Villa star Jack Grealish shouldn't be punished for his choices

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In a week that should have been filled with jubilation and congratulation for the heroic efforts of his Aston Villa team, Jack Grealish should be celebrated for his footballing ability and not condemned for his International 'loyalty'.

The versatile midfielder who can operate on either the left, right or in the centre in a no. 10 role has become the subject of an almost tug-of-war on the International stage as the nimble footed playmaker looks set to declare Internationally for Ireland, much to the disappointment of many England fans, and the disgust to a smaller minority.

19-year-old Grealish, born in Solihull, England, qualifies for the Republic of Ireland through his maternal and paternal grandmother and grandfather, born in County Kerry and Dublin respectively. Although not born in Ireland, Grealish has chosen to represent the country from the age of 14. 

However with his ability improving at astronomically rates, the Midlands born player has been pursued by England once again, as he has been in the past and the Three Lions are keen on recruiting the player who turned them down at the age of 15.

Grealish's ability to ghost past players and find pockets of space in behind the centre forwards has seen him become highly coveted at club and country level, with Chelsea part of the rumour mill allegedly pursuing his signature. 

However rather than enjoying the time that his club have reached their first FA Cup Final in over 15 years and the positive attention that comes with it, it's the naysayers that are holding the stellar talent back from making the most of what is surely a pivotal and crucial stage in his football development.

Up until this season, the midfielder has prominently been representing Ireland at an International level, having turned down England in the past it looked like they wouldn't come knocking again.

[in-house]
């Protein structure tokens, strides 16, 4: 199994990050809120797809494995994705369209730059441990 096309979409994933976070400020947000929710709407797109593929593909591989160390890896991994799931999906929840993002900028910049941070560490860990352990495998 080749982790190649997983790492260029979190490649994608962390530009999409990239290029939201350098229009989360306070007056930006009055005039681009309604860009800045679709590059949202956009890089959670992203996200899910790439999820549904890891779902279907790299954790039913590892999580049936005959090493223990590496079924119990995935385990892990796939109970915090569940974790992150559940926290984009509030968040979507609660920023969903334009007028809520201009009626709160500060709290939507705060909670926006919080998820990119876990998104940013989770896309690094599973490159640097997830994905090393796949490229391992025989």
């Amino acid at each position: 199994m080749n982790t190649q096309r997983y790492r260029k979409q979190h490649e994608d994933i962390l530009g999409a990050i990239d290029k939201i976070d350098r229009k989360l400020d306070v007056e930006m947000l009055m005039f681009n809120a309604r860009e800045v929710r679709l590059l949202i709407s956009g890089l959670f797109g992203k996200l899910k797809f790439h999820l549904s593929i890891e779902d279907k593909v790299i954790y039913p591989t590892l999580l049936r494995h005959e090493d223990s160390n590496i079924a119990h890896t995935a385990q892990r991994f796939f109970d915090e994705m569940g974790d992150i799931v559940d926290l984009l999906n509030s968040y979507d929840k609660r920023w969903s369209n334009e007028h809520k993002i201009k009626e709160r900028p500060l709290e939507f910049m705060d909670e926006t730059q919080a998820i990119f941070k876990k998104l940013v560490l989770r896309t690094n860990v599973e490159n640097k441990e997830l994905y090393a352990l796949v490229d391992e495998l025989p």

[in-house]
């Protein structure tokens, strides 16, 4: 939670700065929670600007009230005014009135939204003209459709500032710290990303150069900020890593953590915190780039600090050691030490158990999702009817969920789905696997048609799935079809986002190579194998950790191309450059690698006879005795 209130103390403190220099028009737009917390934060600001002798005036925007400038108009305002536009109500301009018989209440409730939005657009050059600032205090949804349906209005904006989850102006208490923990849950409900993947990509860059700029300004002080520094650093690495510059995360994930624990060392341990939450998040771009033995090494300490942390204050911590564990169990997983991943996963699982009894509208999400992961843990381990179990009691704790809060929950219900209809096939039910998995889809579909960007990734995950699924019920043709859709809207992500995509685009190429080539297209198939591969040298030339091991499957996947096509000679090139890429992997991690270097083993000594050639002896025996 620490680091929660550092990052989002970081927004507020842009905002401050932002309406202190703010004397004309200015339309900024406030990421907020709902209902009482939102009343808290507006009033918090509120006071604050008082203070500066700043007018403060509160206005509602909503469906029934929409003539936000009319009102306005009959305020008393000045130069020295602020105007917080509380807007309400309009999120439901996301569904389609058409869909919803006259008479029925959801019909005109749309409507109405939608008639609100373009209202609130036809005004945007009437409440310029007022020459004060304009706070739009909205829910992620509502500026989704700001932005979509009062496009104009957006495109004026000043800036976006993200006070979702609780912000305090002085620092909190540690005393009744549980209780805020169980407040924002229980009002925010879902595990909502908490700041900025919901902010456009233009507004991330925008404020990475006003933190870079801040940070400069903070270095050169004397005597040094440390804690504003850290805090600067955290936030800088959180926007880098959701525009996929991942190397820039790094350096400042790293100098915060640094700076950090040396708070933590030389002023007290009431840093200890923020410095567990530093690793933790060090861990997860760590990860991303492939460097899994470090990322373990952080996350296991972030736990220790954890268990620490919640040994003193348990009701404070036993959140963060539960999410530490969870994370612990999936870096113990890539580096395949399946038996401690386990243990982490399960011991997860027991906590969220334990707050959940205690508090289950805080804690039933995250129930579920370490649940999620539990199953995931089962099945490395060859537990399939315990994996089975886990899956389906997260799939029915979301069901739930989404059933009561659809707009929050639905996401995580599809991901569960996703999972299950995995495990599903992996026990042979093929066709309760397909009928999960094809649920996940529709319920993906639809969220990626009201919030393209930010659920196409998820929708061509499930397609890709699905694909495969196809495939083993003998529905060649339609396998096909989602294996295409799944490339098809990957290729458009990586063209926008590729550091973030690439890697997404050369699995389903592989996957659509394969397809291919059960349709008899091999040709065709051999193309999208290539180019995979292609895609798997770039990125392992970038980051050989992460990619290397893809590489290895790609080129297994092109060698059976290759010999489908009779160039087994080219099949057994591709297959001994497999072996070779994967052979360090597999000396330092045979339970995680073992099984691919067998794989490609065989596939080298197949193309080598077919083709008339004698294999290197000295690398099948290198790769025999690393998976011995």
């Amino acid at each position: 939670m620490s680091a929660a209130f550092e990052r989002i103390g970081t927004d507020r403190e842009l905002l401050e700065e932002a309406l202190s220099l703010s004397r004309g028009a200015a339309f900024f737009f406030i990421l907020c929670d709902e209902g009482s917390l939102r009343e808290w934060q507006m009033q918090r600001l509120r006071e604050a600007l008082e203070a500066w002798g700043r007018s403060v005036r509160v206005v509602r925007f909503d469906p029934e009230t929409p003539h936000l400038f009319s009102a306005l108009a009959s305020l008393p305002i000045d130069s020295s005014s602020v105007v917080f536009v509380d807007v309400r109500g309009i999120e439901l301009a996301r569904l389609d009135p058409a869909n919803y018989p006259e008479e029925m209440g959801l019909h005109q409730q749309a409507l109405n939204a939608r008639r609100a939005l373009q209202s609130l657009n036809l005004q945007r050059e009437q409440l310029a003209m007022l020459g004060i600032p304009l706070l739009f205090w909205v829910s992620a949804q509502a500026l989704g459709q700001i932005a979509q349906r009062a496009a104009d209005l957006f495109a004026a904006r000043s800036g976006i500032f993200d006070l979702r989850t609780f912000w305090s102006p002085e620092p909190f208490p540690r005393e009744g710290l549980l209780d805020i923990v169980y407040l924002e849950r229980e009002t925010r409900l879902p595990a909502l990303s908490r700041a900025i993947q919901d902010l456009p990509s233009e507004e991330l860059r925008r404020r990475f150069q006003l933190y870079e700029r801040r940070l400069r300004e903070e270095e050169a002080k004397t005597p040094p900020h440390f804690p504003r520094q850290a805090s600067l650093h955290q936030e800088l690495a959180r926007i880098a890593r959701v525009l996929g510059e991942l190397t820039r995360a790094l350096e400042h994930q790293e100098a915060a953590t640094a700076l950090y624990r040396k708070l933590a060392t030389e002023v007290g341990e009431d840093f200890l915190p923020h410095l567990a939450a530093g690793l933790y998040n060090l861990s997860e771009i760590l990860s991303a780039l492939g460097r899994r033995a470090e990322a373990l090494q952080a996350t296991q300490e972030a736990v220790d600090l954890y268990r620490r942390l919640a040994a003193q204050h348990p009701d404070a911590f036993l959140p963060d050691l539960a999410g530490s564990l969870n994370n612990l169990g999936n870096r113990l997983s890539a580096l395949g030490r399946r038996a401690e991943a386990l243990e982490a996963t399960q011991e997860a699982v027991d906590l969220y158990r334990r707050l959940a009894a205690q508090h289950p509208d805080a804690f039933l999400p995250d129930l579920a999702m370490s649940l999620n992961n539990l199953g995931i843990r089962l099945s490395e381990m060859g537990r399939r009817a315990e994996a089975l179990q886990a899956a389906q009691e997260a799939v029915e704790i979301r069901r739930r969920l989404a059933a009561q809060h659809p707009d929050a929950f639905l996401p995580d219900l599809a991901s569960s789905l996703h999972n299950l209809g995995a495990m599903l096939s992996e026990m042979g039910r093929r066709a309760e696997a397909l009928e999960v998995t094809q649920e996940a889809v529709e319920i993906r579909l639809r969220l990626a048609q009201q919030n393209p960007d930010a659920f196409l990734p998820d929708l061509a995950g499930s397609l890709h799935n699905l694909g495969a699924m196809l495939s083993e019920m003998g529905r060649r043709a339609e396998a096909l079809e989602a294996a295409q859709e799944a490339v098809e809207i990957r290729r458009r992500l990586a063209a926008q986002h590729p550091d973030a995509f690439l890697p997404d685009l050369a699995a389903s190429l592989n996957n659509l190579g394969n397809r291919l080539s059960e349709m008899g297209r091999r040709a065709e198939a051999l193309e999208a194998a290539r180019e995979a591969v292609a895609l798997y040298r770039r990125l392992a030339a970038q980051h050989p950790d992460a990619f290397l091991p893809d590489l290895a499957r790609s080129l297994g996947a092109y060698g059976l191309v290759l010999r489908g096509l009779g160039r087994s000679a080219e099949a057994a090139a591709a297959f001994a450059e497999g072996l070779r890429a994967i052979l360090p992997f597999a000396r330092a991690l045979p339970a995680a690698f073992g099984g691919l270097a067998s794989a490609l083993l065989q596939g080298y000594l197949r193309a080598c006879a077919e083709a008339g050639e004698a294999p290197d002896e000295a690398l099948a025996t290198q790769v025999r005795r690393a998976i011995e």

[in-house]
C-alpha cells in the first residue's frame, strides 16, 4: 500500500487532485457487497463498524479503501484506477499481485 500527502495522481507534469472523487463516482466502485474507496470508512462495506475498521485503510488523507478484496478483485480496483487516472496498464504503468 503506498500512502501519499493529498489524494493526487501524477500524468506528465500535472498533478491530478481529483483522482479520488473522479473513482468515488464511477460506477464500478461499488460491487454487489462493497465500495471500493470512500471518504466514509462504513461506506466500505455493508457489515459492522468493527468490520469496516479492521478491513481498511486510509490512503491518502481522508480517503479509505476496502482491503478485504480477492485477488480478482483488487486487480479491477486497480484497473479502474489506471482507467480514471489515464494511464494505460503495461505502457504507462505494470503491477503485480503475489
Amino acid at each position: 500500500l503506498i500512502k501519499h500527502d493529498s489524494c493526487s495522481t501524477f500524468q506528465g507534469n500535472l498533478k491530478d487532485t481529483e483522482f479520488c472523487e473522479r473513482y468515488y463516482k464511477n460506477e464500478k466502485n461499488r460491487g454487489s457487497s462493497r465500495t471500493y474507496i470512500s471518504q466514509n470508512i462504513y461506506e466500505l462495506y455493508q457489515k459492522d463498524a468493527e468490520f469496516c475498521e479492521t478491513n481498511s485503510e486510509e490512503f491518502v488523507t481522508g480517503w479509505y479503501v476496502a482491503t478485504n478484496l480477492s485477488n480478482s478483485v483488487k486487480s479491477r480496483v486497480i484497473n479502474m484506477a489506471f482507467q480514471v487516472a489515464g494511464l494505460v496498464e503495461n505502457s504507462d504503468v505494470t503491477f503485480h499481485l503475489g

However in what has been a season where the player has enjoyed creative freedom and flourished under motivator to the stars Tim Sherwood, Grealish has developed into a key player in the Villa setup.


His almost supernatural ability to beat players has given Villa fans hope for the future, a hope that has been emulated by Ireland fans as the prospect of a creative midfielder is an almost forgotten, but mouth-watering one all the same.

In light of another talent being noticed by the England setup, it has drawn attention to the fact that Grealish is not born in Ireland. A fact that has drawn some condemning opinions and articles that the rules around English born players using Irish heritage to play for the Republic being abolished. 

Considering the fact that Grealish, like many before him, was allowed to slip through the net due to the over indulgence in English midfielders, it seems a contrary view to have, almost adopting an attitude of 'wanting what you can't have' by some in the press.

The backlash to all this is obvious. Trying to force a player out of a choice often frustrates and hinders their ability. Jack Grealish, who up until now, had never been fazed by his decision to play for the country where his namesake are from. 

It is important to remember that Jack Grealish is not the first to play for the 'England B Team' nor will he be the last. Trying to step in the way of this has had its consequences in the past.

It is clear now that a decision is to be made by Grealish as both the FAI and English FA look to bolster their squads for Euro 2016 and whatever that decision is, it must be respected. 

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